Albums Reviewed by Alex Bieler and Ben Speggen

Categories:  Music    Music Reviews
Thursday, February 21st, 2013 at 1:00 PM
Albums Reviewed by Alex Bieler and Ben Speggen by Erie Reader Guest Author

 

Frightened Rabbit
Pedestrian Verse
Atlantic Records
When it comes to following up a pair of excellent records in “The Midnight Organ Fight” and “The Winter of Mixed Drinks,” one would think the members of Frightened Rabbit would be likely to follow the same formula used in the past for their latest release. Well, frontman Scott Hutchinson decided to change up the process on “Pedestrian Verse,” forcing himself to write about other characters instead of drawing from within. The result marks much of the same elements that made Frightened Rabbit old great, but now with some new twists. The Scottish glumness of past remains, all wrapped in lyrically dense tunes that feel both revealing and defiant, as demonstrated when Hutchinson belts “There is nothing wrong with me” on “Dead Now.” These new tunes swell more than songs of past, evident in the gorgeous “State Hospital,” part of the success of these more-than-pedestrian verses.  ~ Alex Bieler 4.5

Strangers and Liars
Five Seat Concert Hall
Self-released
Normally, outsiders and phonies don’t always make the best company (unless you work in D.C., hey-oh!), but the good guys behind local rockers Strangers and Liars are luckily neither. Led by vocalist and guitarist Tommy Link, the four-piece unit of Link, drummer Tom Hitt, lead guitarist Justin Anderson, and bassist Russ Straub has come together to release “Five Seat Concert Hall” for our entertainment. Drawing largely from some good ol’ rock ‘n’ roll from some decades ago, specifically Tom Petty and the Heartbreakers, the band whipped up 10 songs of nostalgia without the old memories. Not all the songs stand equal, as some songs feel longer than their play time would indicate, but the highlights, such as the dreamlike “Dull Razors” and “Letters” show off Link’s vocal and lyrical abilities, leaving the album feeling as intimate as an actual five-seat concert hall.  ~ Alex Bieler 3.5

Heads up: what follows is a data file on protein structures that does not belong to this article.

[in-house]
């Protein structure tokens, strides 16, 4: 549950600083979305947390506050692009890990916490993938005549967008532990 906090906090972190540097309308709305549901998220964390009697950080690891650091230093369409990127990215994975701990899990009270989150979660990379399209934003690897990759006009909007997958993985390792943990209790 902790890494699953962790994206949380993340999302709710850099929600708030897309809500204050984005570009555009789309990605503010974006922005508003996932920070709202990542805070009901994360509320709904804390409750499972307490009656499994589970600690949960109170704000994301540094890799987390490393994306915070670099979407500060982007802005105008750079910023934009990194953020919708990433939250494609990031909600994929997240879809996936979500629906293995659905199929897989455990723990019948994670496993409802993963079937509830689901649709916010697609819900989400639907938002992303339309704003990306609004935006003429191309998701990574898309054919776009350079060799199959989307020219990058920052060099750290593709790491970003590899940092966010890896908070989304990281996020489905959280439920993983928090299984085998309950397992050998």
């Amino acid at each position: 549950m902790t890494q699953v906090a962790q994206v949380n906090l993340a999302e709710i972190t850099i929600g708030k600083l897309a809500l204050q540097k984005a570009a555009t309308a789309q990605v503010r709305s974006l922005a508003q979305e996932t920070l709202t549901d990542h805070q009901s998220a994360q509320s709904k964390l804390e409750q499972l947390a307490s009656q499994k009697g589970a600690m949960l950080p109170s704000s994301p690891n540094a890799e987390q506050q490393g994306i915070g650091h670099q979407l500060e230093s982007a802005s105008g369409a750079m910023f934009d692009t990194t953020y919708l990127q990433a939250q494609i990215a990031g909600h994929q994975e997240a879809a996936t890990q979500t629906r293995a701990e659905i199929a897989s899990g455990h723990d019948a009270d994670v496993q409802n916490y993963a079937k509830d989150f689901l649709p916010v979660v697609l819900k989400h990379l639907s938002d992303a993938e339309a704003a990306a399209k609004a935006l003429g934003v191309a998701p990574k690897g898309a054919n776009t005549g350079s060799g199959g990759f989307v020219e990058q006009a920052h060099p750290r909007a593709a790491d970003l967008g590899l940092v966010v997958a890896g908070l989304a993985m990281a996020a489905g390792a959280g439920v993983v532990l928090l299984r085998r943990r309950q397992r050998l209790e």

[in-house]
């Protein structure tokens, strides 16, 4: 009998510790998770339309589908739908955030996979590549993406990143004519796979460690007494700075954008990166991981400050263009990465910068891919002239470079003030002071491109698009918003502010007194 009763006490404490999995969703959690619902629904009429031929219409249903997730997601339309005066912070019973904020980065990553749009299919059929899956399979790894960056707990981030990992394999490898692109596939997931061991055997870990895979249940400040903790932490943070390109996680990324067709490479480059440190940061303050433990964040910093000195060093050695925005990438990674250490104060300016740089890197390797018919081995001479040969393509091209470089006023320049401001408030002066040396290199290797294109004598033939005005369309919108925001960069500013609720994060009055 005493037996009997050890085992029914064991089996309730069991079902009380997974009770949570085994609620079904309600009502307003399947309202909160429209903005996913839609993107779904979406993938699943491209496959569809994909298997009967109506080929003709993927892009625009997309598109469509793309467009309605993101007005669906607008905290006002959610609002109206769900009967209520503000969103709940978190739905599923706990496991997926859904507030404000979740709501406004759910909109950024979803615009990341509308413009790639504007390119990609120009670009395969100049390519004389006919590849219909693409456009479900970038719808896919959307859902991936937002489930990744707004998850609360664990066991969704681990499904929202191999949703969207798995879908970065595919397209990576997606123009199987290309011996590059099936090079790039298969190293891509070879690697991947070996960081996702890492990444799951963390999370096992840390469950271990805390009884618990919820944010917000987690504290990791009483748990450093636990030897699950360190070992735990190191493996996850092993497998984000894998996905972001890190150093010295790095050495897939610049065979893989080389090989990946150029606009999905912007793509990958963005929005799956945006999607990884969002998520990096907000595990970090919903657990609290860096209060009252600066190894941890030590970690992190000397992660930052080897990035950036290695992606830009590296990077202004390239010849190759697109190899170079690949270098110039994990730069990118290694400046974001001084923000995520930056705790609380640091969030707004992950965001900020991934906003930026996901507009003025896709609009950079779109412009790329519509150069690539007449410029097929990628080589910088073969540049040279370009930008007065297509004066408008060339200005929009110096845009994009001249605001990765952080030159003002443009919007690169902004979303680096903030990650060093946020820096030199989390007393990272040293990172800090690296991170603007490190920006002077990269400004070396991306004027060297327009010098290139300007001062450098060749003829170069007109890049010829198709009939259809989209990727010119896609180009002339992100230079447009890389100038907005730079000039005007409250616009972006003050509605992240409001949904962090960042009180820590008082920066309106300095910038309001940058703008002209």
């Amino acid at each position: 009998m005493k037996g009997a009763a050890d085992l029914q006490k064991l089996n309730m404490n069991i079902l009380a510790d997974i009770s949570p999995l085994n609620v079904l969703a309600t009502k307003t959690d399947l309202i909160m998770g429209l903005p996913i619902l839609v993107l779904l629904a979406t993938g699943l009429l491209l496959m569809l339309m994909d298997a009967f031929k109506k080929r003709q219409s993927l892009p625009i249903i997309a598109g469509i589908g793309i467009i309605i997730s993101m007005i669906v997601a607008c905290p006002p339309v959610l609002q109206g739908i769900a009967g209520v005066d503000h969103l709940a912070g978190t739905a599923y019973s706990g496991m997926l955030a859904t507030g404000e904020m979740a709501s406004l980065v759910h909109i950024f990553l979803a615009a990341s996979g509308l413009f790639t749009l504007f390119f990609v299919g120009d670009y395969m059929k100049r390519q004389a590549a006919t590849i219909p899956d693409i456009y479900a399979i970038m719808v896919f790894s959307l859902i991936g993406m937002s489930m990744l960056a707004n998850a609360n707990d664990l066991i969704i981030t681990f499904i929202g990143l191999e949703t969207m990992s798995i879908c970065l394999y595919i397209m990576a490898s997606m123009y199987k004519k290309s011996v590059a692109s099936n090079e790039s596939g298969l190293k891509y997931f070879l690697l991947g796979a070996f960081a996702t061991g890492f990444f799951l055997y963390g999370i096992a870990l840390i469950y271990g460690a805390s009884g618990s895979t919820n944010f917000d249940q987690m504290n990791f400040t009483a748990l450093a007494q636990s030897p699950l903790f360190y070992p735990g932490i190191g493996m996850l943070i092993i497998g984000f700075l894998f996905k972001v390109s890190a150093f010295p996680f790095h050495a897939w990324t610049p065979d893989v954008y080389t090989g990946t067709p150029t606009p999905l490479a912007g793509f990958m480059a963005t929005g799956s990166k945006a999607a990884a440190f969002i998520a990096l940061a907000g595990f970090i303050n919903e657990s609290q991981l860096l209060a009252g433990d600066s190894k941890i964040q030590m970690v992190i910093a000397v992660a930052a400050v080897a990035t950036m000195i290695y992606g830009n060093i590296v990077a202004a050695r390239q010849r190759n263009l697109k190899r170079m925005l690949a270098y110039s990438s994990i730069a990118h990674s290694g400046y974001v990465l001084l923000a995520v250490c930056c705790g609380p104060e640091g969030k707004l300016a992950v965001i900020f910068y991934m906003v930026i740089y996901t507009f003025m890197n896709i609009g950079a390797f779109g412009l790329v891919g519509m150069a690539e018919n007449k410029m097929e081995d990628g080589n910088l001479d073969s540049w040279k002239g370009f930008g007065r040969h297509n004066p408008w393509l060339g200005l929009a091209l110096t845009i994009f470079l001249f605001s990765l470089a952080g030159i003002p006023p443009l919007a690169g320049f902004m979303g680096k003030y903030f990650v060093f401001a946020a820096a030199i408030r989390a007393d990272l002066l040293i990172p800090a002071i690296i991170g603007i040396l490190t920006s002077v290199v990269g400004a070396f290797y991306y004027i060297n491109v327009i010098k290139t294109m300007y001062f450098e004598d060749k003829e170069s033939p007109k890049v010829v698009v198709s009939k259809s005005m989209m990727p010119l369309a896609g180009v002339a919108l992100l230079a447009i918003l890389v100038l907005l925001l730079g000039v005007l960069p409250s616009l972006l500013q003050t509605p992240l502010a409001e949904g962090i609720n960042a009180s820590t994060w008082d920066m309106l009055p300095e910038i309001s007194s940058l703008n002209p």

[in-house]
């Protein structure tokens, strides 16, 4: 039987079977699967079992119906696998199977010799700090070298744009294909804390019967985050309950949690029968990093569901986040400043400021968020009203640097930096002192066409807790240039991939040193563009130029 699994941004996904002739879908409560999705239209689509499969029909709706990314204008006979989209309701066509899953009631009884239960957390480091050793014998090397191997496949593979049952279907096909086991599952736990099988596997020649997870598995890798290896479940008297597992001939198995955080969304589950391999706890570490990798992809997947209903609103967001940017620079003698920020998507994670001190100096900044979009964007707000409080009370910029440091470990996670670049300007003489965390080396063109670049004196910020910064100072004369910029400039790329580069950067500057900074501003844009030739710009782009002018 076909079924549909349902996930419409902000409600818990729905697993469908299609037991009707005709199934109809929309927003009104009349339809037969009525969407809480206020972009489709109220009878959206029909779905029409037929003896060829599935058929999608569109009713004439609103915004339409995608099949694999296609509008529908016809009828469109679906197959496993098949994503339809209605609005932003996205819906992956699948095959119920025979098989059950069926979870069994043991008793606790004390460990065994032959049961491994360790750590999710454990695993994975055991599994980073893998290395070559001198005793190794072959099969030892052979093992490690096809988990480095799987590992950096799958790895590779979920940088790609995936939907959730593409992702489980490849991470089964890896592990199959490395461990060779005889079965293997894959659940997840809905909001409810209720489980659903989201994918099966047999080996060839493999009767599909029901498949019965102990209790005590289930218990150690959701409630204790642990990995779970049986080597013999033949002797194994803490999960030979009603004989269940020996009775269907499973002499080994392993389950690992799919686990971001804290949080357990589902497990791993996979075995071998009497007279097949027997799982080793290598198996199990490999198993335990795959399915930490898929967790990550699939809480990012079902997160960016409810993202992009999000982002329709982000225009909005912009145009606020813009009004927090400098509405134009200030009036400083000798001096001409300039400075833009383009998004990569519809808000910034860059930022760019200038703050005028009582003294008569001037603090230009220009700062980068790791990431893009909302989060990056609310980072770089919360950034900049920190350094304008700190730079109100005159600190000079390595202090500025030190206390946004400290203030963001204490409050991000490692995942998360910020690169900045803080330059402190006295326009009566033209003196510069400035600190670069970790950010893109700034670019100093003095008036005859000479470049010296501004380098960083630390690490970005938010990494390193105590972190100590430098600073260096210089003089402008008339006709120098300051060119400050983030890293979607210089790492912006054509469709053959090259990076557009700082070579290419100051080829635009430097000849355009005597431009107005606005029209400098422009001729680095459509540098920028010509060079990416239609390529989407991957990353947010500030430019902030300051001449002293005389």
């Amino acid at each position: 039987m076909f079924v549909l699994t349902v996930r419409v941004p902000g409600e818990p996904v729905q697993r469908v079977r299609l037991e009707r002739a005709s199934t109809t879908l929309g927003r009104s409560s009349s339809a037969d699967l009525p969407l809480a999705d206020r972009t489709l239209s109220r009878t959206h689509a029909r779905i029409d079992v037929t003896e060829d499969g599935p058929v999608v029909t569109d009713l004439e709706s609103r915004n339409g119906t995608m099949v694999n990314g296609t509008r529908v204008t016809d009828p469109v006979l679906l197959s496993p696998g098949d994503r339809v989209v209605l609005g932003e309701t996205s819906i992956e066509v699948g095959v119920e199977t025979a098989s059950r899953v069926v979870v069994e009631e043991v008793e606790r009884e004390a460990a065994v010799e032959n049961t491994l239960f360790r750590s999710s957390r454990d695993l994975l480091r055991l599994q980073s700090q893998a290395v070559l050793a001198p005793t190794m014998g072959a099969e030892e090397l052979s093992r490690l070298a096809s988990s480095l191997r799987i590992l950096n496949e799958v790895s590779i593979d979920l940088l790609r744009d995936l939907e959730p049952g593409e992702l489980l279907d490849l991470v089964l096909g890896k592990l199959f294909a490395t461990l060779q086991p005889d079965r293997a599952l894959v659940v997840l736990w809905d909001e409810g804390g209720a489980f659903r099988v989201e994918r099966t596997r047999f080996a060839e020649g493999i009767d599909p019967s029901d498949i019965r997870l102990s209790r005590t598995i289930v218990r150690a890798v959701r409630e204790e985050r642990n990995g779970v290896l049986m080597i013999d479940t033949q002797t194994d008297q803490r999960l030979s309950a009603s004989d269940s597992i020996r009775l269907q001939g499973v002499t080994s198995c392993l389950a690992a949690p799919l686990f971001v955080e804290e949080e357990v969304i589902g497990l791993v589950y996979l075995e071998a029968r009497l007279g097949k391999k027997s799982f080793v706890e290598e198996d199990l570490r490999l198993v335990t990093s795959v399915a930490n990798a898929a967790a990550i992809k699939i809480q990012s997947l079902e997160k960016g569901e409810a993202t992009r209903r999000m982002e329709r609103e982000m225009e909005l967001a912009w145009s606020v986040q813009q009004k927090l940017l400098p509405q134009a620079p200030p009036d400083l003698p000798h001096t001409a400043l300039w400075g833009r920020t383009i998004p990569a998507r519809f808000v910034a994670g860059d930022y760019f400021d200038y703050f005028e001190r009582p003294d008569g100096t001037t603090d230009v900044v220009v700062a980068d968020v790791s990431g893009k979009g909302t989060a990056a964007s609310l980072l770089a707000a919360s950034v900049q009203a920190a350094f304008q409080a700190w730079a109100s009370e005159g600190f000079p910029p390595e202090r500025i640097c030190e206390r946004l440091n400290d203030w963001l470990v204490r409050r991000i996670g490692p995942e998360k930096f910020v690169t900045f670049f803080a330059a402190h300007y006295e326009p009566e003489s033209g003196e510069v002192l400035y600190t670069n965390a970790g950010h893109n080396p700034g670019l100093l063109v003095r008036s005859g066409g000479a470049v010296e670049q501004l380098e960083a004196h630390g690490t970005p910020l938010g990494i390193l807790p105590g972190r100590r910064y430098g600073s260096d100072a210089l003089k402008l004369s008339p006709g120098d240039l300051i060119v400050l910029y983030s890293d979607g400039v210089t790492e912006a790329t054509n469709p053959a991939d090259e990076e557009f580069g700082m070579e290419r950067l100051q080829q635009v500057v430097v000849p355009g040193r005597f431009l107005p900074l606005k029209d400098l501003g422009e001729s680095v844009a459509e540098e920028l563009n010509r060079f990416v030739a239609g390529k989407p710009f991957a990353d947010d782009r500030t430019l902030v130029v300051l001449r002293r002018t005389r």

My Bloody Valentine
m b v
Self-released
After the wait for My Bloody Valentine’s follow-up to their beloved album “Loveless” hit the double digits in years, the appearance of the band’s new album was akin to that of Bigfoot or Nessie – something with small signs of existence, but no proof of it being real. In fact, there are some people that were born after “Loveless” was released that are now of the legal drinking age. After 22 years the wait is finally over, and “m b v” doesn’t disappoint. The beloved shoegazers step right back into their comfort zone, as opener “She Found Now” welcomes listeners in with a sonic wall of guitars drenched in reverb, as Kevin Shield’s whispered vocals float amongst the dreamlike setting. From there, the band slowly shifts from laid-back droners to aggressive squalls and choppy percussion. It may have taken a few decades, but “m b v” makes for a wonderful late Valentine.   ~ Alex Bieler 3.5

Jim James
“Regions of Light and Sound of God”
ATO Records/ RED
Influenced by Lynd Ward’s “Gods’ Man,” a 1929 Faustian account of an artist selling his soul for fame and talent, Jim James opens “Regions” with “The State of Art – A.E.I.O.U.,” a critique of technology’s effect on art. James’ voice takes center stage – think: MOF’s “Dear God,” not MMJ’s “I’m Amazed” – as he reduces the chorus to mere vowels, presented in and out of order, then singing, “I used the state of the art – technology,” later followed by “The power’s going out,” distorting the word ‘power’ more each time until the song ends. James’ Bono-esque tenor shines on “Know Til Now” and the guitar work of “Of the Mother Again,” reminiscent of Dave Davison’s work on “Old Ash,” offers a welcomed reprieve from the piano- and keyboard-heavy album. James’ debut solo effort, “Regions” plays more as one flowing song with movements, drawing eloquently from his past and illuminating his future.  ~ Ben Speggen 4.5


 

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